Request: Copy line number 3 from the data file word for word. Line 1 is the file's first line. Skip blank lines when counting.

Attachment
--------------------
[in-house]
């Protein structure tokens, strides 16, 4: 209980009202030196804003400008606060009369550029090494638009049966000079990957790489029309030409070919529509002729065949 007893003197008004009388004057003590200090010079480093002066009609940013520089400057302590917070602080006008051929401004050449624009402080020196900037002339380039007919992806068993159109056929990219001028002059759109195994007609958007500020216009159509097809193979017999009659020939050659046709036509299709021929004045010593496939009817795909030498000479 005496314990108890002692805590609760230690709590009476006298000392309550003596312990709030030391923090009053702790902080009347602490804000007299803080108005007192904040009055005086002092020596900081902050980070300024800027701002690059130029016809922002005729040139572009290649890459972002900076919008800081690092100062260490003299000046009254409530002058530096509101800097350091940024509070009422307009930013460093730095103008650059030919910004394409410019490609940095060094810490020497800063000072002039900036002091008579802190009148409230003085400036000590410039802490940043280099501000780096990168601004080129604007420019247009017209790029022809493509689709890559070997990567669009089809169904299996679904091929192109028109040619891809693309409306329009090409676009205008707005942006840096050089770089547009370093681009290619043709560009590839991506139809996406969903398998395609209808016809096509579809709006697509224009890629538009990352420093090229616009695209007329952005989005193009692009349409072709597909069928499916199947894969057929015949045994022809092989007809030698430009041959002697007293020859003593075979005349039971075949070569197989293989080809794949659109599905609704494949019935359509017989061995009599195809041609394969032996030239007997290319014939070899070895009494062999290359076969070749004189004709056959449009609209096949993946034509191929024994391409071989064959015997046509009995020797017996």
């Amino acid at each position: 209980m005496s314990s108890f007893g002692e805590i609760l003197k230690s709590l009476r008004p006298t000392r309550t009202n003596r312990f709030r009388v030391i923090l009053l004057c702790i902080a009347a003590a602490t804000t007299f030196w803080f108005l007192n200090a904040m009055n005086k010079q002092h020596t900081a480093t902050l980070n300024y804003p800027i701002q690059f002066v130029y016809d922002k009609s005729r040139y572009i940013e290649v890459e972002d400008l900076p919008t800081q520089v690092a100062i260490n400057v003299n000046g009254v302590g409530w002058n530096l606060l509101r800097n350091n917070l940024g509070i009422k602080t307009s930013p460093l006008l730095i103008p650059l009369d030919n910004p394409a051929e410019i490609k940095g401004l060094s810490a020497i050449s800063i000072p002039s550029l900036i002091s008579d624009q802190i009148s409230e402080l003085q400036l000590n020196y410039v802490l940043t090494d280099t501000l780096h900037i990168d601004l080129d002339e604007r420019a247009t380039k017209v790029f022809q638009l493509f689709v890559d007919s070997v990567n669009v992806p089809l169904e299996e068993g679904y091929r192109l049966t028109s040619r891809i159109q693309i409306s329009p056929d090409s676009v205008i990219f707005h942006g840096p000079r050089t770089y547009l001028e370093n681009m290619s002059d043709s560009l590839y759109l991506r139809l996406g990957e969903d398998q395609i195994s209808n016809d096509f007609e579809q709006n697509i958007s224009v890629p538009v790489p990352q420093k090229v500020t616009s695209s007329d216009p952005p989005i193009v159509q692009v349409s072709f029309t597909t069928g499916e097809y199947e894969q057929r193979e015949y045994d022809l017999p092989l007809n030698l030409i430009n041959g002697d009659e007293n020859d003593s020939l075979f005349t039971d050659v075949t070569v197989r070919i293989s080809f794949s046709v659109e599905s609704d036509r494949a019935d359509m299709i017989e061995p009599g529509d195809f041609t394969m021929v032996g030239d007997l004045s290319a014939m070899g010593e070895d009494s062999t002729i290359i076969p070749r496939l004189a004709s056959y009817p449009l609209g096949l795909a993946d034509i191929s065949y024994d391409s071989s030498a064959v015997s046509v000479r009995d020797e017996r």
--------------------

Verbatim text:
């Amino acid at each position: 209980m005496s314990s108890f007893g002692e805590i609760l003197k230690s709590l009476r008004p006298t000392r309550t009202n003596r312990f709030r009388v030391i923090l009053l004057c702790i902080a009347a003590a602490t804000t007299f030196w803080f108005l007192n200090a904040m009055n005086k010079q002092h020596t900081a480093t902050l980070n300024y804003p800027i701002q690059f002066v130029y016809d922002k009609s005729r040139y572009i940013e290649v890459e972002d400008l900076p919008t800081q520089v690092a100062i260490n400057v003299n000046g009254v302590g409530w002058n530096l606060l509101r800097n350091n917070l940024g509070i009422k602080t307009s930013p460093l006008l730095i103008p650059l009369d030919n910004p394409a051929e410019i490609k940095g401004l060094s810490a020497i050449s800063i000072p002039s550029l900036i002091s008579d624009q802190i009148s409230e402080l003085q400036l000590n020196y410039v802490l940043t090494d280099t501000l780096h900037i990168d601004l080129d002339e604007r420019a247009t380039k017209v790029f022809q638009l493509f689709v890559d007919s070997v990567n669009v992806p089809l169904e299996e068993g679904y091929r192109l049966t028109s040619r891809i159109q693309i409306s329009p056929d090409s676009v205008i990219f707005h942006g840096p000079r050089t770089y547009l001028e370093n681009m290619s002059d043709s560009l590839y759109l991506r139809l996406g990957e969903d398998q395609i195994s209808n016809d096509f007609e579809q709006n697509i958007s224009v890629p538009v790489p990352q420093k090229v500020t616009s695209s007329d216009p952005p989005i193009v159509q692009v349409s072709f029309t597909t069928g499916e097809y199947e894969q057929r193979e015949y045994d022809l017999p092989l007809n030698l030409i430009n041959g002697d009659e007293n020859d003593s020939l075979f005349t039971d050659v075949t070569v197989r070919i293989s080809f794949s046709v659109e599905s609704d036509r494949a019935d359509m299709i017989e061995p009599g529509d195809f041609t394969m021929v032996g030239d007997l004045s290319a014939m070899g010593e070895d009494s062999t002729i290359i076969p070749r496939l004189a004709s056959y009817p449009l609209g096949l795909a993946d034509i191929s065949y024994d391409s071989s030498a064959v015997s046509v000479r009995d020797e017996r």